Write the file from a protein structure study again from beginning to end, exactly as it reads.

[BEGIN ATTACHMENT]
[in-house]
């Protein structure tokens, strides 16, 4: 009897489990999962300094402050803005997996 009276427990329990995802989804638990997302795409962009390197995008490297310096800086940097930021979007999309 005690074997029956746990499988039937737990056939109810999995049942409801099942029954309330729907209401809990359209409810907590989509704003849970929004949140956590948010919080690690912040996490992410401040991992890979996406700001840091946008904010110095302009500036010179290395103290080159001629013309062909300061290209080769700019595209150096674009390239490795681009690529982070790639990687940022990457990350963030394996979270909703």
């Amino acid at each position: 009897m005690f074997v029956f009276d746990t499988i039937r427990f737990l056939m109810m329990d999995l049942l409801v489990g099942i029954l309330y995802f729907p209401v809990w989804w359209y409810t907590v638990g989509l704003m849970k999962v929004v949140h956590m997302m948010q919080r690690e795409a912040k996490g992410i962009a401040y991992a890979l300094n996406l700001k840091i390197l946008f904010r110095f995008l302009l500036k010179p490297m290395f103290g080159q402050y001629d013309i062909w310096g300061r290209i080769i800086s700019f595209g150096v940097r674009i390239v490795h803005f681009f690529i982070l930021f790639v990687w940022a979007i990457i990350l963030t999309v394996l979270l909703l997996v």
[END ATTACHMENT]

[in-house]
């Protein structure tokens, strides 16, 4: 009897489990999962300094402050803005997996 009276427990329990995802989804638990997302795409962009390197995008490297310096800086940097930021979007999309 005690074997029956746990499988039937737990056939109810999995049942409801099942029954309330729907209401809990359209409810907590989509704003849970929004949140956590948010919080690690912040996490992410401040991992890979996406700001840091946008904010110095302009500036010179290395103290080159001629013309062909300061290209080769700019595209150096674009390239490795681009690529982070790639990687940022990457990350963030394996979270909703």
């Amino acid at each position: 009897m005690f074997v029956f009276d746990t499988i039937r427990f737990l056939m109810m329990d999995l049942l409801v489990g099942i029954l309330y995802f729907p209401v809990w989804w359209y409810t907590v638990g989509l704003m849970k999962v929004v949140h956590m997302m948010q919080r690690e795409a912040k996490g992410i962009a401040y991992a890979l300094n996406l700001k840091i390197l946008f904010r110095f995008l302009l500036k010179p490297m290395f103290g080159q402050y001629d013309i062909w310096g300061r290209i080769i800086s700019f595209g150096v940097r674009i390239v490795h803005f681009f690529i982070l930021f790639v990687w940022a979007i990457i990350l963030t999309v394996l979270l909703l997996v």